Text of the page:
Issue 20 / 10 June 2014

HIGH rates of racism in the Australian health care system may be directly contributing to psychological distress among Aboriginal patients, MJA research suggests. (1)

Melbourne researchers found a third of Aboriginal Australians had experienced racism in health settings in the past 12 months, based on their survey of 755 people from four Indigenous communities in rural and metropolitan Victoria.

While racism was less common in health care than other settings such as shopping centres, the study suggested the psychological impacts were worse in health care. For example, 65% of people who experienced racism in health care had high or very high psychological distress, compared with 47% of those who experienced racism in other settings.

“Racism in health settings may contribute to poorer health through stress-mediated pathways as well as through reduced quality of health care and limited access to health services and other resources that protect and promote health”, Associate Professor Margaret Kelaher, director of the Centre for Health Policy at the University of Melbourne, and colleagues wrote.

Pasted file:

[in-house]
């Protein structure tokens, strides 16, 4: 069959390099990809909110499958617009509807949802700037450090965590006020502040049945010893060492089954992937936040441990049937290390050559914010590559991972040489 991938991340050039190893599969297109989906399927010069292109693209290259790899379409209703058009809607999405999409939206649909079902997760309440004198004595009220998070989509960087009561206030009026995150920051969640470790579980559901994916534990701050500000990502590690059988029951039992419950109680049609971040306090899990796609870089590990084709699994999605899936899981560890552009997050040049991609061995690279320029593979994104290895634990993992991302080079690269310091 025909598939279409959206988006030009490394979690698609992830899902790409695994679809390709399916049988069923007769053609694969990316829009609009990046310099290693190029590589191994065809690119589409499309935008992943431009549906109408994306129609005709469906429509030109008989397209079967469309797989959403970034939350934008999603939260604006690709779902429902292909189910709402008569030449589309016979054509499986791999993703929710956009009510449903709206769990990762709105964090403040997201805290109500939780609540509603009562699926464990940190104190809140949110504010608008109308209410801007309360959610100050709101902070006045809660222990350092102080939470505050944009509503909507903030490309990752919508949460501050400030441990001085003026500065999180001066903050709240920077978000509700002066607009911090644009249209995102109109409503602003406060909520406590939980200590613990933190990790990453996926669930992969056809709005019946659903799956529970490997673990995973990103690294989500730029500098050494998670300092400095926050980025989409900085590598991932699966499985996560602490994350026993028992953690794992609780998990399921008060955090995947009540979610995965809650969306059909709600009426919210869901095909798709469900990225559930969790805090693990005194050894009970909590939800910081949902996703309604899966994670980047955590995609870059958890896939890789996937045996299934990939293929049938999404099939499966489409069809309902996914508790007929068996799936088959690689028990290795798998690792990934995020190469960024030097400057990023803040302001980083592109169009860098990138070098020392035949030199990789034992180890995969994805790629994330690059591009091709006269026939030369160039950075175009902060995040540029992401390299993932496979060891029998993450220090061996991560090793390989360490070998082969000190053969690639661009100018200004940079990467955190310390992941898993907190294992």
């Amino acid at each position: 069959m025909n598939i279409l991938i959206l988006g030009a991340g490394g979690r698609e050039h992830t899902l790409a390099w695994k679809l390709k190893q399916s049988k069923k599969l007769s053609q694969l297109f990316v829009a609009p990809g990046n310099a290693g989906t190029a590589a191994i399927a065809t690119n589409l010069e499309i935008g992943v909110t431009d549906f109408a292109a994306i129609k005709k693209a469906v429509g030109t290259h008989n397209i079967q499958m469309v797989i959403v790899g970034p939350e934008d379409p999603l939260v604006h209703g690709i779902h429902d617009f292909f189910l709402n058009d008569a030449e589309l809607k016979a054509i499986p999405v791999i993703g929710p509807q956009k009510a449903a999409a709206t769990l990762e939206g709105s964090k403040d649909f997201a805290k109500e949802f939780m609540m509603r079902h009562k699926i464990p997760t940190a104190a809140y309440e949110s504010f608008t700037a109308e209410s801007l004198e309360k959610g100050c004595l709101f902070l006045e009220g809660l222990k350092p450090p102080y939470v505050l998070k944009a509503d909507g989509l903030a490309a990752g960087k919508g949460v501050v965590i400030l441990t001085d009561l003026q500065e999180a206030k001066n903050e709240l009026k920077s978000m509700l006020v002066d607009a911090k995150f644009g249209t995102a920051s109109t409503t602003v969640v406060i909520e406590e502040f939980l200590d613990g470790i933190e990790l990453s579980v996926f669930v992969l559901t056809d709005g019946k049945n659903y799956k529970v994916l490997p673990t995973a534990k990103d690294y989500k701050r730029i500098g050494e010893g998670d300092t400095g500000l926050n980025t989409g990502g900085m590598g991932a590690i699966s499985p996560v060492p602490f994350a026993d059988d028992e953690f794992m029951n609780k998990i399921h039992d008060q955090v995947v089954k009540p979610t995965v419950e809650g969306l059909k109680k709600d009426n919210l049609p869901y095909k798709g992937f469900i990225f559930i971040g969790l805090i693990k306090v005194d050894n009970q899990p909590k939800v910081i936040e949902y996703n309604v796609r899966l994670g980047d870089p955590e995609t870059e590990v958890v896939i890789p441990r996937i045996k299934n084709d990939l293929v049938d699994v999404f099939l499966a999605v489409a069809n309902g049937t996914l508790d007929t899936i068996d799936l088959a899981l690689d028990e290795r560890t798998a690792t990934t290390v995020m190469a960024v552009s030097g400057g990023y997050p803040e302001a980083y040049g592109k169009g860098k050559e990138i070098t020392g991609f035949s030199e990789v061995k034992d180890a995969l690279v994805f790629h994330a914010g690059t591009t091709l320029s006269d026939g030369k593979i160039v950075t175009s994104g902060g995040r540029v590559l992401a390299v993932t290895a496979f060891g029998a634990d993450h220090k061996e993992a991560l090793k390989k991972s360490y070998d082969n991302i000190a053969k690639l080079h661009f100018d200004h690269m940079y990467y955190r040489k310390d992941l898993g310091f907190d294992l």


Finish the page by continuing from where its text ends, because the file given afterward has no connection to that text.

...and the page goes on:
The most common forms of racism in health care were name-calling, teasing and comments, being treated as unintelligent and being ignored, the study found.

The study did not examine whether the perpetrators of racism were patients or staff, however Dr Tammy Kimpton, president of the Australian Indigenous Doctors’ Association, said she believed both were to blame.

Dr Kimpton said the findings were “very consistent” with patients’ stories and feedback from medical students about incorrect racist attitudes from hospital staff and GP supervisors.

“Health workers often assume that Aboriginal patients are less intelligent or non-compliant”, she said. “For instance, I have patients who I know are doing quite well with medication management who are sent back from hospital on Webster packs because the hospital doesn’t trust that they’ll take their medication.”

Another typical scenario was the denial of certain services to Aboriginal patients because they don’t “look Aboriginal”, she said.

Yet Dr Kimpton said ongoing education of medical students about a patient-centred approach toward Indigenous Australians was starting to dismantle racist attitudes.

“It’s heartening to see that in health care the number of interactions which are racist is decreasing,” she said.

AMA president Associate Professor Brian Owler said while the study was concerning, he would “hate to think that people would draw conclusions that doctors and nurses were racist and that the problem was systemic”.

“I’m sure there are elements of racism and we must do everything we can to reduce that, but in general, there are many doctors and nurses in the health system who are very dedicated to Indigenous health”, he said.

Professor Shane Houston, the head of Indigenous strategy at the University of Sydney and a deputy vice-chancellor, said it was important to draw a distinction between “systemic” and “institutionalised” racism.

“Systemic implies that racism is pervasive … even ubiquitous. I don't think that's the problem in health care”, he said.